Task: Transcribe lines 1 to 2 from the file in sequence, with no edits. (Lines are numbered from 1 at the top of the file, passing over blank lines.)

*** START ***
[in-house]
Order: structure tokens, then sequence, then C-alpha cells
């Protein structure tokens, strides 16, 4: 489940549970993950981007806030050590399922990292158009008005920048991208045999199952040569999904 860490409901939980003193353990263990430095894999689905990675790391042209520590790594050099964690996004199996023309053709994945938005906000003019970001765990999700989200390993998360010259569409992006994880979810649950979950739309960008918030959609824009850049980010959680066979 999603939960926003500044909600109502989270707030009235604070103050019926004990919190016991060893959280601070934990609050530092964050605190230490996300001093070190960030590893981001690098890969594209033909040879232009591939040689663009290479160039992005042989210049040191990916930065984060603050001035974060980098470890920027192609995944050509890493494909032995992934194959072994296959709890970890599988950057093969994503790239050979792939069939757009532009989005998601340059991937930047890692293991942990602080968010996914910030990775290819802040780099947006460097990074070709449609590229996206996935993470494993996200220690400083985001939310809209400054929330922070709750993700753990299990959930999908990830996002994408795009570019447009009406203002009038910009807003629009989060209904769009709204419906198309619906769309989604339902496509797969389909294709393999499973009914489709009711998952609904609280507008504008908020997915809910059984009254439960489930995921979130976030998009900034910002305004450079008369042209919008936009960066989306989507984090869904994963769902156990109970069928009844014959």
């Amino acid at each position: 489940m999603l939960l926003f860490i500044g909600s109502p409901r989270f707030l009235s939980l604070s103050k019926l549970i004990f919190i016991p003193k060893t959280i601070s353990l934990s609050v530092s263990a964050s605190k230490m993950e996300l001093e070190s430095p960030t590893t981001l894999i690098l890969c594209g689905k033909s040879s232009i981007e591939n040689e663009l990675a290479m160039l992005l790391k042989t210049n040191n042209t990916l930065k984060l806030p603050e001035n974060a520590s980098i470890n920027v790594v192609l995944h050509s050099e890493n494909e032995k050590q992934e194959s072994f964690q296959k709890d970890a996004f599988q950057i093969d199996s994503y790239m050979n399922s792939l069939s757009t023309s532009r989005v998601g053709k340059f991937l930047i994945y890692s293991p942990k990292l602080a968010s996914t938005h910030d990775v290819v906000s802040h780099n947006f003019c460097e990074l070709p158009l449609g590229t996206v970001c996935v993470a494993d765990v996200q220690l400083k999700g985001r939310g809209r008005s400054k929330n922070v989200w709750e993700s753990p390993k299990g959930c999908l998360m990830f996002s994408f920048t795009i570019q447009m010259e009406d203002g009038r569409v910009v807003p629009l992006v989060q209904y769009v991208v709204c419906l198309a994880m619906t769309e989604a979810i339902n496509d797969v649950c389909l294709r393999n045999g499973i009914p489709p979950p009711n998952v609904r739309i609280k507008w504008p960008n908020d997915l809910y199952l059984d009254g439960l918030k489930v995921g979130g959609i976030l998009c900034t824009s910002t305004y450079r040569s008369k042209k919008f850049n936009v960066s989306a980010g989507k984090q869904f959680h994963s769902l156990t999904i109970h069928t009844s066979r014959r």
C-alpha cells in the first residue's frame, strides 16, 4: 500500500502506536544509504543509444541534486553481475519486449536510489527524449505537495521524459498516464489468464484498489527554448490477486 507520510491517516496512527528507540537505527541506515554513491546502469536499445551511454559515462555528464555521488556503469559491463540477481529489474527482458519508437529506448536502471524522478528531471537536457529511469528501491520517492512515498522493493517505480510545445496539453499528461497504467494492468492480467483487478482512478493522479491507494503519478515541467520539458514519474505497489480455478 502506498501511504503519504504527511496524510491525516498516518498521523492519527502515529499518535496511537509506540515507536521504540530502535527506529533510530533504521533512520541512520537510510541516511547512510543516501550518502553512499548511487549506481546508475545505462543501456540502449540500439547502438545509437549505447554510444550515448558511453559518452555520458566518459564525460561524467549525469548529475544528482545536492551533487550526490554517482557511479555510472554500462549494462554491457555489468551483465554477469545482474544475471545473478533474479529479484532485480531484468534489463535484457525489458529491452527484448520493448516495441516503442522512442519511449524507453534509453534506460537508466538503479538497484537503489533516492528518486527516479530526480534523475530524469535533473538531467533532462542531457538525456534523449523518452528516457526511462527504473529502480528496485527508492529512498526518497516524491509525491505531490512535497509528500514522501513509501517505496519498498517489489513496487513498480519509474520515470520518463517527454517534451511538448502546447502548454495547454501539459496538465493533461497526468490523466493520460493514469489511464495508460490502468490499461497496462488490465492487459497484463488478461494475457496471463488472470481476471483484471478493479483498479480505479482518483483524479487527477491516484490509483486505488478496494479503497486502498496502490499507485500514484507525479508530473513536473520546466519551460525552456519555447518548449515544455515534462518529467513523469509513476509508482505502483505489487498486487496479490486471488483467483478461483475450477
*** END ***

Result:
[in-house]
Order: structure tokens, then sequence, then C-alpha cells